Arrested Development promo shot courtesy of Fox Entertainment
There's something oddly symbiotic about the double dose of dysfunctional family-entertainment news making its way across the entertainment radiowaves these past couple of days.
First, immediately following news that the Bluth family will be returning to screens both big and small, there was a resounding hurrah from fans of the Ron Howard-created "Arrested Development." The show, which lasted only three seasons, was touted at times as "the best show show no one is watching." Weekly, those in the know followed the antics of the Bluth family -- Lindsay (Portia de Rossi), Gob (Will Arnett), George-Michael (Michael Cera), Michael Bluth Sr. (Jeffrey Tambor) -- as they constantly aimed to out-con one another under the roof of a model home, overseen by stand-in patriarch Michael (Jason Bateman). Writer Mitchell Hurwitz and the rest of the cast and crew were doing something right with banana stands and never-nudes (oh, yes) as the show earned six Emmys during its short life. Fans have been chomping at the bit for its return ever since its 2006 cancellation. It seems they'll finally get their wish. It was announced at the New Yorker Festival that the show will, in fact, return for nine or ten new episodes and a movie.
Now, on the heels of that news -- and also from the confines of the New Yorker Festival -- Jonathan Franzen has confirmed that he will be adapting his 2001 National Book Award-winning novel The Corrections for HBO. The Corrections takes a heavier look at the dysfunctions that often lie at the roots of a family in turmoil. The Lamberts are a seemingly quiet, traditional Midwestern couple whose three kids have all flown the nest and headed east. As dementia begins to take over Mr. Lambert and the stresses of the changing times begin to descend upon him and his wife, tensions begin to grow -- and just in time for Christmas. When the three children return to the fictional town of St. Jude for the holidays, the family arrives at the moment their own flaws, the flaws of their parents, and their father's illness converge.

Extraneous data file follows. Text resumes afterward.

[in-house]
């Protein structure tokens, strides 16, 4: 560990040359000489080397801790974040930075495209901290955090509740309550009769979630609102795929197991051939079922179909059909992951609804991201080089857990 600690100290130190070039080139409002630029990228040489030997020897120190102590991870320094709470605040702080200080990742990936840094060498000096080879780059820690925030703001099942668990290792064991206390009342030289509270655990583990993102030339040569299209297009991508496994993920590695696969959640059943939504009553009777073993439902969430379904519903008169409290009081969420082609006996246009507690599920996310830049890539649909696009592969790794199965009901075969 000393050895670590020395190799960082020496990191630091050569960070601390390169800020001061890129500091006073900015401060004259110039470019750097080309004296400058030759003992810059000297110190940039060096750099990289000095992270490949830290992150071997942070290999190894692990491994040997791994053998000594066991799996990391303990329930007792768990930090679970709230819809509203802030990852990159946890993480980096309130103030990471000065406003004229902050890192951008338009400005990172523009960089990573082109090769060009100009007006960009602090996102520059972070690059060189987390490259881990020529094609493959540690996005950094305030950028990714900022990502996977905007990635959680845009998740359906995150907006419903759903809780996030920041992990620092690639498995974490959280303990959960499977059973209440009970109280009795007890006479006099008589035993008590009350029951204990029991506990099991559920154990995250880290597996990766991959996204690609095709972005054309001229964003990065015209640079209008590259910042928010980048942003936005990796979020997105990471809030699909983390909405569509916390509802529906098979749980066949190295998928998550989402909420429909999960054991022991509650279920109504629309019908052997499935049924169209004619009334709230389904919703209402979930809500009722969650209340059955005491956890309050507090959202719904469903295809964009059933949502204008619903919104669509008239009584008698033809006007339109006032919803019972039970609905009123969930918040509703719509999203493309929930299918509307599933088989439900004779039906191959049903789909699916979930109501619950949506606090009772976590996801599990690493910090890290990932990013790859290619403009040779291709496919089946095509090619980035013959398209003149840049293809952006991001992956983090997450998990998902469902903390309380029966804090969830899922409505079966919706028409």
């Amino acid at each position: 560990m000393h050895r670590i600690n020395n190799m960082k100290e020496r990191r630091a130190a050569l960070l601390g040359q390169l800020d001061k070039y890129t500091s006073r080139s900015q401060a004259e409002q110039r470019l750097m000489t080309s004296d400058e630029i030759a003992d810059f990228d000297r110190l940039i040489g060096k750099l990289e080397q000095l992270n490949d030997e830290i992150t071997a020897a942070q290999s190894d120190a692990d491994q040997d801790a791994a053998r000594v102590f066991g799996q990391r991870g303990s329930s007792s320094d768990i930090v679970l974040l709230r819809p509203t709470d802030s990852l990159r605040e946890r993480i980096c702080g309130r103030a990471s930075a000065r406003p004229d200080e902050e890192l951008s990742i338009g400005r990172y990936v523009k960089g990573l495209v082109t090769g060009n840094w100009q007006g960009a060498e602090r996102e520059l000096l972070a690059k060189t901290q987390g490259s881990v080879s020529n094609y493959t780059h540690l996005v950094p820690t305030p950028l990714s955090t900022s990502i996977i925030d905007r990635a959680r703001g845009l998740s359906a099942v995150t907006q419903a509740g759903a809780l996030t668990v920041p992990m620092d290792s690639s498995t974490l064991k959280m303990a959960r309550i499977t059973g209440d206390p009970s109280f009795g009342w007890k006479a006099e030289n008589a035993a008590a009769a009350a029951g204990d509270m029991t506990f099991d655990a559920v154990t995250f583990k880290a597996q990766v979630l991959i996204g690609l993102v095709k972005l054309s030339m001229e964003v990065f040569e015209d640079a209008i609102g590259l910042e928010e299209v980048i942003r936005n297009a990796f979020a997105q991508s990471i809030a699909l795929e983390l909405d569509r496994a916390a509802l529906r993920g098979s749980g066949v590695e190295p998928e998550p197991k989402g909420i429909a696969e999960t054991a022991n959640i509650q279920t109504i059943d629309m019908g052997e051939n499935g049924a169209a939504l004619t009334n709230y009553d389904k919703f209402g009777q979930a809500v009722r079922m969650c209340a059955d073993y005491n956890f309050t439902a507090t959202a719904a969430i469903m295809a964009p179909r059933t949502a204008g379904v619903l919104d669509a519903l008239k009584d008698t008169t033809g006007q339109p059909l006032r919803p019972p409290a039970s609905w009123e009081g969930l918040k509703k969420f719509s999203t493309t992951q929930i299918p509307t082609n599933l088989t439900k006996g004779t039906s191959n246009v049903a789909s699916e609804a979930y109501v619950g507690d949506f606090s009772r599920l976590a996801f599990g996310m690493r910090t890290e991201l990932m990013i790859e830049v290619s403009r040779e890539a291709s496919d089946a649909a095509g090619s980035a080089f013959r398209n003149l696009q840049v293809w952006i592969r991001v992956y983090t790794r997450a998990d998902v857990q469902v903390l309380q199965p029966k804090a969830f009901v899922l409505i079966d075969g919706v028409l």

Family drama, rich characterization, a holiday tie-in -- all the makings of a great movie, right? Scott Rudin thought so, too, more than a decade ago when he originally optioned the film rights to the movie. Noah Baumbach, he of "The Squid and the Whale" and "Greenberg," is now set to direct. Casting rumors are already flying, with whispers of Donald Sutherland and Anthony Hopkins falling on perked-up ears.
So there you have it: two families, both dysfunctional, presented in two distinctly different ways. Tell us: How do you like your dysfunction served up -- with a heavy hand or with a side of hilarity?